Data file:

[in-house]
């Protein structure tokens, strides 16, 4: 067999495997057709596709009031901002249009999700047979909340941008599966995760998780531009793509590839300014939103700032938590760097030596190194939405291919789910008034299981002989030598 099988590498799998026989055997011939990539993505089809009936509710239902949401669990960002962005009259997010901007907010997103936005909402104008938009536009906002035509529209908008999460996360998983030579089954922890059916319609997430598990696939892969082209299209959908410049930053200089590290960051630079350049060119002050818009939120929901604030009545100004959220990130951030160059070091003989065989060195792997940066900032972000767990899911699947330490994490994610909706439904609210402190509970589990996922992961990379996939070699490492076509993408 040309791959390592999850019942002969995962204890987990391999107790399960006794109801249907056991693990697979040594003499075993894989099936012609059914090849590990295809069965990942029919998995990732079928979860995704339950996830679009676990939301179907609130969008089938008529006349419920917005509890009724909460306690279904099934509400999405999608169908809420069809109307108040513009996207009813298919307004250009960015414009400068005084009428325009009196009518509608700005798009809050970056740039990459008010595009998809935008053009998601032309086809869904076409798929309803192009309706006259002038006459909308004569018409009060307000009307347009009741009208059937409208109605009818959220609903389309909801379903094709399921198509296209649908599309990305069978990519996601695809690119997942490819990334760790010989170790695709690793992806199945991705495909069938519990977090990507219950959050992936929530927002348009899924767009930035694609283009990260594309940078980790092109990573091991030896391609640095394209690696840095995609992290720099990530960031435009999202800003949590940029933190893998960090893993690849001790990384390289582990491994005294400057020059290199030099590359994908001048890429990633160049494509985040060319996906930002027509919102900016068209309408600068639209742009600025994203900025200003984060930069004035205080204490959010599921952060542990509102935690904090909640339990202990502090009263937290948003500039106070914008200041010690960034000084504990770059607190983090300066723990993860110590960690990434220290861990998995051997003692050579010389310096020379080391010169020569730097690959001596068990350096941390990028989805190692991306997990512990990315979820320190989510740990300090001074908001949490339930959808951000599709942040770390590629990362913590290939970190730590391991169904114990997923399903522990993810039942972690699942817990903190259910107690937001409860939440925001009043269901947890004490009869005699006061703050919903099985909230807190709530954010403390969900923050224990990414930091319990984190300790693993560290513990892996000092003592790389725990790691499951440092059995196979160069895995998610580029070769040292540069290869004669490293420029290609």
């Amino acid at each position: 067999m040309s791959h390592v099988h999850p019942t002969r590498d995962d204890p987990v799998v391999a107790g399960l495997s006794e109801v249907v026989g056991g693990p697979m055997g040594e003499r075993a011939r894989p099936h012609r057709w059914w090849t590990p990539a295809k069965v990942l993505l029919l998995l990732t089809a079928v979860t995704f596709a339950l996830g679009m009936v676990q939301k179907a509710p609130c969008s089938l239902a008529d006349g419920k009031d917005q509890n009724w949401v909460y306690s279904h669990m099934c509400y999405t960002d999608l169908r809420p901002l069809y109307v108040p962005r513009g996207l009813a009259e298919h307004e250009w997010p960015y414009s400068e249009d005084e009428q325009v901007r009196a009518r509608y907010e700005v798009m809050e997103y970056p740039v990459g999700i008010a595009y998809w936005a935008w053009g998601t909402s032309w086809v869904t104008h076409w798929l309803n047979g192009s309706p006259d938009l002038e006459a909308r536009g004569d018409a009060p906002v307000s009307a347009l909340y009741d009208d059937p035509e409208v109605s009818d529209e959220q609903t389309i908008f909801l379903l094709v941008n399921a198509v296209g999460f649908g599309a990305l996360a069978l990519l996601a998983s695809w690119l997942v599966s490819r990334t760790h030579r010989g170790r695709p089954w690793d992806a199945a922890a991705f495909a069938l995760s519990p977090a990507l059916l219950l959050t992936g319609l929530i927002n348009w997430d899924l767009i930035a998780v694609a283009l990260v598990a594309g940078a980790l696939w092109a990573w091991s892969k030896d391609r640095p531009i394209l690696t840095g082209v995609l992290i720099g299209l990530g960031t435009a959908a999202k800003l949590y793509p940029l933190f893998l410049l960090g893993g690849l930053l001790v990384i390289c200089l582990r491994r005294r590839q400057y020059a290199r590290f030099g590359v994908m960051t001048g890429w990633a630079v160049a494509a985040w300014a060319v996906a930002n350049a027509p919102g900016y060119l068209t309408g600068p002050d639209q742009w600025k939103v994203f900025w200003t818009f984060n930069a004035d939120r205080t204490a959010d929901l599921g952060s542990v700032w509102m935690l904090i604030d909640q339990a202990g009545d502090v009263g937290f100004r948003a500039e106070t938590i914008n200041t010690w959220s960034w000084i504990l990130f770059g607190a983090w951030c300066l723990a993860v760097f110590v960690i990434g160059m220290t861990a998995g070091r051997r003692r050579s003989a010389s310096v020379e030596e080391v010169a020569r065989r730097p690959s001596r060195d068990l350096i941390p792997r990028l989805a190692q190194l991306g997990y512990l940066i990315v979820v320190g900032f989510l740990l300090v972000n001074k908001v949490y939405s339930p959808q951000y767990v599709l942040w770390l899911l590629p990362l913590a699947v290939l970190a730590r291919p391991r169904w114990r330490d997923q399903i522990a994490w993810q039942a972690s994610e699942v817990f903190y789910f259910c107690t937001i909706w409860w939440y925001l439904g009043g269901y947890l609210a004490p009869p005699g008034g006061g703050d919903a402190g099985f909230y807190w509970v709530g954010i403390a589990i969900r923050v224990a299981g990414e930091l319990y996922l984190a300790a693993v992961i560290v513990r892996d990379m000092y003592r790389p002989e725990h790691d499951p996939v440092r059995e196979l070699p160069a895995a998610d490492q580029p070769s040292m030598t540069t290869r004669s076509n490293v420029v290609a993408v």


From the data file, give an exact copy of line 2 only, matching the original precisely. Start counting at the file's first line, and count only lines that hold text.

């Protein structure tokens, strides 16, 4: 067999495997057709596709009031901002249009999700047979909340941008599966995760998780531009793509590839300014939103700032938590760097030596190194939405291919789910008034299981002989030598 099988590498799998026989055997011939990539993505089809009936509710239902949401669990960002962005009259997010901007907010997103936005909402104008938009536009906002035509529209908008999460996360998983030579089954922890059916319609997430598990696939892969082209299209959908410049930053200089590290960051630079350049060119002050818009939120929901604030009545100004959220990130951030160059070091003989065989060195792997940066900032972000767990899911699947330490994490994610909706439904609210402190509970589990996922992961990379996939070699490492076509993408 040309791959390592999850019942002969995962204890987990391999107790399960006794109801249907056991693990697979040594003499075993894989099936012609059914090849590990295809069965990942029919998995990732079928979860995704339950996830679009676990939301179907609130969008089938008529006349419920917005509890009724909460306690279904099934509400999405999608169908809420069809109307108040513009996207009813298919307004250009960015414009400068005084009428325009009196009518509608700005798009809050970056740039990459008010595009998809935008053009998601032309086809869904076409798929309803192009309706006259002038006459909308004569018409009060307000009307347009009741009208059937409208109605009818959220609903389309909801379903094709399921198509296209649908599309990305069978990519996601695809690119997942490819990334760790010989170790695709690793992806199945991705495909069938519990977090990507219950959050992936929530927002348009899924767009930035694609283009990260594309940078980790092109990573091991030896391609640095394209690696840095995609992290720099990530960031435009999202800003949590940029933190893998960090893993690849001790990384390289582990491994005294400057020059290199030099590359994908001048890429990633160049494509985040060319996906930002027509919102900016068209309408600068639209742009600025994203900025200003984060930069004035205080204490959010599921952060542990509102935690904090909640339990202990502090009263937290948003500039106070914008200041010690960034000084504990770059607190983090300066723990993860110590960690990434220290861990998995051997003692050579010389310096020379080391010169020569730097690959001596068990350096941390990028989805190692991306997990512990990315979820320190989510740990300090001074908001949490339930959808951000599709942040770390590629990362913590290939970190730590391991169904114990997923399903522990993810039942972690699942817990903190259910107690937001409860939440925001009043269901947890004490009869005699006061703050919903099985909230807190709530954010403390969900923050224990990414930091319990984190300790693993560290513990892996000092003592790389725990790691499951440092059995196979160069895995998610580029070769040292540069290869004669490293420029290609």